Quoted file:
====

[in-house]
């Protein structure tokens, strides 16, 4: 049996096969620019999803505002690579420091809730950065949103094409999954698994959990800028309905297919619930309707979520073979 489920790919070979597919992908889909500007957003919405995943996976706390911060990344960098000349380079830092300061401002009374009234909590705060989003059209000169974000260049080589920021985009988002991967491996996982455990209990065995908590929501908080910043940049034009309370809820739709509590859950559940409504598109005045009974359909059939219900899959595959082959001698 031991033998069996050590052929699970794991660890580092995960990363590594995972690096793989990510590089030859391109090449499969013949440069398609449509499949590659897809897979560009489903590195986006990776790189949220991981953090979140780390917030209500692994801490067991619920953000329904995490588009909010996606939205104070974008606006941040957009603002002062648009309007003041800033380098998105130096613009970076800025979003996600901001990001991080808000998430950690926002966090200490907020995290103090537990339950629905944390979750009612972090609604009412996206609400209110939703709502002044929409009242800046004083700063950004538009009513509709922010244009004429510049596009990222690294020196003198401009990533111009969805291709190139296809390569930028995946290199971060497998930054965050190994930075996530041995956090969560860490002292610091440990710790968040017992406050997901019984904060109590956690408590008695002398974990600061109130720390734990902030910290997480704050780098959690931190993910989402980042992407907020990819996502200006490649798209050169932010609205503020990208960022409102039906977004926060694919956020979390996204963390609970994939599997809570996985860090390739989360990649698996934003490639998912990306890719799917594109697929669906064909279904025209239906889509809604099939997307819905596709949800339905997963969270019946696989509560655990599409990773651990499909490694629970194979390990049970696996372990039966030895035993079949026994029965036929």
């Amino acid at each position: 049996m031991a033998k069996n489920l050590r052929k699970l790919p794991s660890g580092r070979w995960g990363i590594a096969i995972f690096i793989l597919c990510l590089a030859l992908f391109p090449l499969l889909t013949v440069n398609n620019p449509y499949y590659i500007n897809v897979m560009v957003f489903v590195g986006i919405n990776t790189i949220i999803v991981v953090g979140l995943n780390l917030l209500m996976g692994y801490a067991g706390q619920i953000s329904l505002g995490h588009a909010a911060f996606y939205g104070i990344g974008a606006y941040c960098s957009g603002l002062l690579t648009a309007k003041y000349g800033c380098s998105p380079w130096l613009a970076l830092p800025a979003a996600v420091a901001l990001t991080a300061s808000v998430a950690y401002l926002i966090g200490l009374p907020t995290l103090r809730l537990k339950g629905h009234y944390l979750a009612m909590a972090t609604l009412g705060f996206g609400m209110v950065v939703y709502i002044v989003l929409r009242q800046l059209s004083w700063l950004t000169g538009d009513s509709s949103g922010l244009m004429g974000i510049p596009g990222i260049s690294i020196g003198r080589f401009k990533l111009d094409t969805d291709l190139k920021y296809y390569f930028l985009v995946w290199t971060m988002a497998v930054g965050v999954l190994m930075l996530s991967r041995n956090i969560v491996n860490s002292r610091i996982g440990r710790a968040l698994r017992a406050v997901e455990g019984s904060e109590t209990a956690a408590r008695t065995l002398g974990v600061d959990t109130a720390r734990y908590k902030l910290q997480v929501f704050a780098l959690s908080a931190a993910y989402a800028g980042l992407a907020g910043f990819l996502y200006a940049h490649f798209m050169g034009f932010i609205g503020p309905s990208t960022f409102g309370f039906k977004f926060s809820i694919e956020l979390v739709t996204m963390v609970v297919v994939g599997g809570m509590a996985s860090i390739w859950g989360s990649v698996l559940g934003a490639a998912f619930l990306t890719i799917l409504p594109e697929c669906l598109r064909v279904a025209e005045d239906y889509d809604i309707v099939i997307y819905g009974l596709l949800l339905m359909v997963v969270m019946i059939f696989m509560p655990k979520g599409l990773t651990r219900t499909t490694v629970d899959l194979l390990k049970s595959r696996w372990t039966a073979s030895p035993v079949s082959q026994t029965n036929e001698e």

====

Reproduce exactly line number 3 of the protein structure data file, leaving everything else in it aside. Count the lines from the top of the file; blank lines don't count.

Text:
């Amino acid at each position: 049996m031991a033998k069996n489920l050590r052929k699970l790919p794991s660890g580092r070979w995960g990363i590594a096969i995972f690096i793989l597919c990510l590089a030859l992908f391109p090449l499969l889909t013949v440069n398609n620019p449509y499949y590659i500007n897809v897979m560009v957003f489903v590195g986006i919405n990776t790189i949220i999803v991981v953090g979140l995943n780390l917030l209500m996976g692994y801490a067991g706390q619920i953000s329904l505002g995490h588009a909010a911060f996606y939205g104070i990344g974008a606006y941040c960098s957009g603002l002062l690579t648009a309007k003041y000349g800033c380098s998105p380079w130096l613009a970076l830092p800025a979003a996600v420091a901001l990001t991080a300061s808000v998430a950690y401002l926002i966090g200490l009374p907020t995290l103090r809730l537990k339950g629905h009234y944390l979750a009612m909590a972090t609604l009412g705060f996206g609400m209110v950065v939703y709502i002044v989003l929409r009242q800046l059209s004083w700063l950004t000169g538009d009513s509709s949103g922010l244009m004429g974000i510049p596009g990222i260049s690294i020196g003198r080589f401009k990533l111009d094409t969805d291709l190139k920021y296809y390569f930028l985009v995946w290199t971060m988002a497998v930054g965050v999954l190994m930075l996530s991967r041995n956090i969560v491996n860490s002292r610091i996982g440990r710790a968040l698994r017992a406050v997901e455990g019984s904060e109590t209990a956690a408590r008695t065995l002398g974990v600061d959990t109130a720390r734990y908590k902030l910290q997480v929501f704050a780098l959690s908080a931190a993910y989402a800028g980042l992407a907020g910043f990819l996502y200006a940049h490649f798209m050169g034009f932010i609205g503020p309905s990208t960022f409102g309370f039906k977004f926060s809820i694919e956020l979390v739709t996204m963390v609970v297919v994939g599997g809570m509590a996985s860090i390739w859950g989360s990649v698996l559940g934003a490639a998912f619930l990306t890719i799917l409504p594109e697929c669906l598109r064909v279904a025209e005045d239906y889509d809604i309707v099939i997307y819905g009974l596709l949800l339905m359909v997963v969270m019946i059939f696989m509560p655990k979520g599409l990773t651990r219900t499909t490694v629970d899959l194979l390990k049970s595959r696996w372990t039966a073979s030895p035993v079949s082959q026994t029965n036929e001698e």